Rare Staffordshire records reveal WW1 hearings
Volunteers are being sought to help collate a rare collection of documents from World War One.
The records, which should have been destroyed, document the Staffordshire tribunals for men appealing against conscription - introduced in 1916.
Hearings were held across the country for men hoping to avoid the trenches.
The archive, held at the records office in Stafford, is believed to include the details of 20,000 such tribunals.
Orders went out after WW1 to destroy documents from hearings, but Matthew Blake, from the records office, said he believed this collection was kept out of "benign neglect".
Professor Karen Hunt, from Keele University, said it was unclear why the Ministry of Health issued the order in 1922, but it might have been simply because they were no longer needed.
They were later entered into the Staffordshire archives as part of the personal papers of the then clerk of the county council George Eustace Joy.
Mr Blake said the collection had never been opened up and needed collating before they could be digitised and made accessible to the public.
Professor Hunt said appeals against military service were often brought by conscripted men's employers.
She said the hearings were set up to balance the need for men on the frontline, while supporting manufacturing to provide supplies for both the army and the country as a whole.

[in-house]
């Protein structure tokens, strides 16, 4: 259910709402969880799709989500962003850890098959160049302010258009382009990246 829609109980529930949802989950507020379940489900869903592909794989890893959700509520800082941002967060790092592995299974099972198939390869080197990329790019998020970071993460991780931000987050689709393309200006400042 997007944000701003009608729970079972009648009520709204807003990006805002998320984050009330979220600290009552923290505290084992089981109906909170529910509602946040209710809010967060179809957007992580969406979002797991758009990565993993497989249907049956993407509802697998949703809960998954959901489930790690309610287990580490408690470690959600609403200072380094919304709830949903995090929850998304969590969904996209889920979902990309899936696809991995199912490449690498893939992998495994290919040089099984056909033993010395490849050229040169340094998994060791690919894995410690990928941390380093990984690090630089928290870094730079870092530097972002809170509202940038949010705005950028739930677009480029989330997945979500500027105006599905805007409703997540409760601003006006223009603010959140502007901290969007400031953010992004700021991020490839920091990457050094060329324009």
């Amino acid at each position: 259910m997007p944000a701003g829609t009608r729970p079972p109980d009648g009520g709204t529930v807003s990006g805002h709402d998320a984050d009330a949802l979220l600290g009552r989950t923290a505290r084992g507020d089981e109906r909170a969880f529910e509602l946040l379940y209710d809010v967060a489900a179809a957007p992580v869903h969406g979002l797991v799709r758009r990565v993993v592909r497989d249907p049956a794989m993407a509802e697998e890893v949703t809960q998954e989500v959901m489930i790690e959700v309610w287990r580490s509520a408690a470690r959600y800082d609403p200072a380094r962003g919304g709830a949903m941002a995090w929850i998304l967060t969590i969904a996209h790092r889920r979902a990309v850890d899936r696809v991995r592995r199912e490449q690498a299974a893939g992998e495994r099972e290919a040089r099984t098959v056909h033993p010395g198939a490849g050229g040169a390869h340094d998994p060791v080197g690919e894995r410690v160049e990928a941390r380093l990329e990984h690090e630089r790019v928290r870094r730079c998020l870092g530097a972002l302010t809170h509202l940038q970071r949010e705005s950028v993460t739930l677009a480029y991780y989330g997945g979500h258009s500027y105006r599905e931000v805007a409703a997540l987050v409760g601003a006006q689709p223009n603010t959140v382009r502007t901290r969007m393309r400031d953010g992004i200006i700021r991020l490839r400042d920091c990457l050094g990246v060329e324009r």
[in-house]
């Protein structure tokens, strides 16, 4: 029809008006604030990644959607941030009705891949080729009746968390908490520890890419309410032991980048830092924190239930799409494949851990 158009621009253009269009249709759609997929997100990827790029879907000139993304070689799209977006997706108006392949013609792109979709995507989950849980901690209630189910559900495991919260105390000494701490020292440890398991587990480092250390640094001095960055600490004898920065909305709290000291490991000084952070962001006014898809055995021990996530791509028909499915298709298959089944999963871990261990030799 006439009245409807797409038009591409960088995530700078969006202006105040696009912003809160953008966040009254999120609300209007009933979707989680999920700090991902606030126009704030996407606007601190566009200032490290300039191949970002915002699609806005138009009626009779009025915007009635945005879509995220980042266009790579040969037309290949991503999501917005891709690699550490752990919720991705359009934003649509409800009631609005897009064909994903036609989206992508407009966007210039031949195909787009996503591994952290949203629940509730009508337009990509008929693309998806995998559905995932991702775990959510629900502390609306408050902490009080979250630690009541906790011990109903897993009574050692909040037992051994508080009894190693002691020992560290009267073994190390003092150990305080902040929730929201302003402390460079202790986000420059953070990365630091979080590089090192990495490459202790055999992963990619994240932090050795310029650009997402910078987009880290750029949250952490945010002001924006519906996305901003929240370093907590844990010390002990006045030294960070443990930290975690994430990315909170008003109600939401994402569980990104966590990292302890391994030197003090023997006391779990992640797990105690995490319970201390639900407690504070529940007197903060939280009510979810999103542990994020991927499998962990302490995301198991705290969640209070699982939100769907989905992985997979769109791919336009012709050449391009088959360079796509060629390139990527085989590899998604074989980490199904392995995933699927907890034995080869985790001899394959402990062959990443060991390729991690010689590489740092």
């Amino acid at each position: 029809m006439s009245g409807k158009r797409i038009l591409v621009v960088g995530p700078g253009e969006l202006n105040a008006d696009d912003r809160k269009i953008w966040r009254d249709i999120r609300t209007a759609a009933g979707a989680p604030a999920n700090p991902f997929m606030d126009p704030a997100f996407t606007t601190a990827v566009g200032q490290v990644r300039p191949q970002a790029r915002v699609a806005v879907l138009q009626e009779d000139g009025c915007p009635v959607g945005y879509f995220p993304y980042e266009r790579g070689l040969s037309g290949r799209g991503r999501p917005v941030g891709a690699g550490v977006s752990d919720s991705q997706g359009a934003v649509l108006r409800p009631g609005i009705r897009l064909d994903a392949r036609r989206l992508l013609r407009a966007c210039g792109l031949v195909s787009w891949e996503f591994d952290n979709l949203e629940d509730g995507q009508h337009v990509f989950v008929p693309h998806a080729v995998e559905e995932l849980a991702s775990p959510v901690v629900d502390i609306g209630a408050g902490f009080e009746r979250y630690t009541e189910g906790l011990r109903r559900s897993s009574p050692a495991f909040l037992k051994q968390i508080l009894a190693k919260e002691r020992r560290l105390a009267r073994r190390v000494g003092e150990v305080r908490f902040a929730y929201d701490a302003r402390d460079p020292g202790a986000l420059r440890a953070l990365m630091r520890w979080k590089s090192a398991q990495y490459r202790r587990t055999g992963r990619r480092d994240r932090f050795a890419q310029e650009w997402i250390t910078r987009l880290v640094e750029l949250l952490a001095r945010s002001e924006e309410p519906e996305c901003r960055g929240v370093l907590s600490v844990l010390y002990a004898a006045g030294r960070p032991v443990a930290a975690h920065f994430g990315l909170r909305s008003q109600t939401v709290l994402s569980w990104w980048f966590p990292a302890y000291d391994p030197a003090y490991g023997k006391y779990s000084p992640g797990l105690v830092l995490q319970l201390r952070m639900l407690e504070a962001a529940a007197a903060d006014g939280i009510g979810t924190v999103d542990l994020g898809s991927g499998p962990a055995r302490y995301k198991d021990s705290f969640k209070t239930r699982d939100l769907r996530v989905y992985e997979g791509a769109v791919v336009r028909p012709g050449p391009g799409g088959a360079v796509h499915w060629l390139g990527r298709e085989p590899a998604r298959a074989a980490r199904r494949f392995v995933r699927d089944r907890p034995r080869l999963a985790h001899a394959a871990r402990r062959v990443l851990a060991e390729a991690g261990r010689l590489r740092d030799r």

Mr Blake said the records revealed how communities and businesses were coping with conscription.
"What we see are communities that are stressed and struggling," he said.
In one case, bakery owner Jane B Mackery appeals on behalf of her assistant and delivery driver George Astles, 27.
According to the records, she told the tribunal: "He is my van man and is absolutely essential to my business.
"When not employed on his rounds he is otherwise fully employed in assisting.
"My staff has been considerably depleted, three are already serving in the army."
Mr Astles was subsequently exempted from military service.
- Until 1916 Britain depended on a vigorous recruitment campaign to find the men to serve on the Western Front
- It led to the formation of the Pals battalions, groups of men who joined up and often died together
- An increase in casualties and drop in recruits meant the government introduced conscription for the first time in the country's history in January 1916
- The Military Service Act became law, requiring men aged between 18 and 45 to join up, with a number of exemptions
- In May, the act was widened to include married men and two years later the upper age limit was raised to 51